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PowderJect, was 'a vaccine, drug and diagnostics delivery company specialising in the needle-free, pain-free injection of drugs, biophamaceuticals, conventional and DNA Vaccines and diagnostics in dry powder form.'[1] It was 'originally spun out' from the University of Oxford in 1993 with the aid of Isis Innovation.[1] In 2003, PowderJect was acquired Chiron Corporation for $800m. In April 2006 Chiron was bought out by Novartis Vaccines and Diagnostics part of Novartis.[2] In 2002 PowderJect, 'was caught up in controversy... after winning a £32m smallpox vaccine contract from the government'.[3]

In 2003 PowderJect, 'headed by Labour donor Paul Drayson', was subject to a £542m takeover bid from US pharmaceuticals group Chiron - 'yielding a £100m windfall for Mr Drayson, his father-in-law and their families.'[3]

Mr Drayson, the chief executive, who pumped £250,000 into PowderJect when he joined 10 years ago, will pocket almost £43m from his 8% holding. His father-in-law, Brian Bellhouse, the brains behind the company's much-hyped needle-free injection technology, will pick up £19.5m for his 3.6% stake, while the two men's family trusts will receive £41m of cash.[3]


Papers detail Labour donor's vaccine deal

The Guardian reported:

Paul Drayson, who has since become a life peer, made an estimated £20m for his company Powderject from the government's hasty purchase of smallpox vaccine in the wake of the terrorist attacks on September 11 2001.
The documents show how Lord Drayson gained a crucial early advantage in winning the contract by securing a deal with the only manufacturer able to supply the vaccine quickly.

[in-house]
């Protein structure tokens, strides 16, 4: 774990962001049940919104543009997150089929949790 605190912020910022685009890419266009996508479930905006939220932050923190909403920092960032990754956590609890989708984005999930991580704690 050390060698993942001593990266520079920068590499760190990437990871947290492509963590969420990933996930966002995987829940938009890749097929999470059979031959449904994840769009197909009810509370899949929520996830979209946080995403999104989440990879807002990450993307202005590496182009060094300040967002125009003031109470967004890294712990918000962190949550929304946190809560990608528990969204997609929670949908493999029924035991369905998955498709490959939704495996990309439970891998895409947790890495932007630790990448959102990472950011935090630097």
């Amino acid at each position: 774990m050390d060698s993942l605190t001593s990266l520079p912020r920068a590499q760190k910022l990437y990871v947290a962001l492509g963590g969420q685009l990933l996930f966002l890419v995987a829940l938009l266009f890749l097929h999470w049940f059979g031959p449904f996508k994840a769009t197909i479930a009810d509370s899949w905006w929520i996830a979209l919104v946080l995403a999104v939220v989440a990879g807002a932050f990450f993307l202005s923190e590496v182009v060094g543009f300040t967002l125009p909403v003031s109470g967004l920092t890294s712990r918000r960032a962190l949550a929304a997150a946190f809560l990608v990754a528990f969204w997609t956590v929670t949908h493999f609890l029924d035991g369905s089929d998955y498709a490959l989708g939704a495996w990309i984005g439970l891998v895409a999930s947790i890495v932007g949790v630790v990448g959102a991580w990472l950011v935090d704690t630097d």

The Whitehall files have been released because the health secretary, John Reid, has backed down after a clash with the parliamentary ombudsman, Ann Abraham. She called his refusal to follow her recommendation to publish the documents "a matter of great concern".
The vaccine contract was mired in accusations of sleaze because Lord Drayson gave a second £50,000 donation to the Labour party while the government was deciding who should be handed the contract.[4]

Vaccine withdrawal

In 2002 PowderJect recalled its supply of BCG vaccine throughout the UK and Ireland after routine tests revealed that some batches were not up to specification.[5]

Inspectors from the US Food and Drug Administration (FDA) visited the PowderJect plant twice in 2001 and once in 2003. During the inspections they found 'significant objectionable conditions' at the plant. Four out of five flu vaccine batches made for the US market failed shelf-life tests. The inspectors also discovered bacterial contamination of the manufacturing process for the flu jab.[6]



PowderJect was a donor to the Science Media Centre in 2002 and 2003 according to the SMC.[7]



  1. 1.0 1.1 Isis PowderJect Pharmaceuticals Plc - part of Novartis AG, accessed 18 August 2013
  2. Thomson Reuters Novartis acquisition of Chiron approved by Chiron shareholders, 19/04/2006, 2006, 6.28 PM CET
  3. 3.0 3.1 3.2 Geoffrey Gibbs £43m windfall for PowderJect chief The Guardian, Tuesday 20 May 2003 02.34 BST
  4. David Leigh and Rob Evans, 'Papers detail Labour donor's vaccine deal', The Guardian, 29 June 2004.
  5. Amy Frizell, 'Powderject withdraws anti-tuberculosis vaccine', The Independent, 9 August 2002.
  6. Elliot Choueka , The irresistible rise of 'Tony's crony', BBC, 17 November 2005.
  7. Data from Internet Archive holdings of the Science Media Centre website, 2002-2013.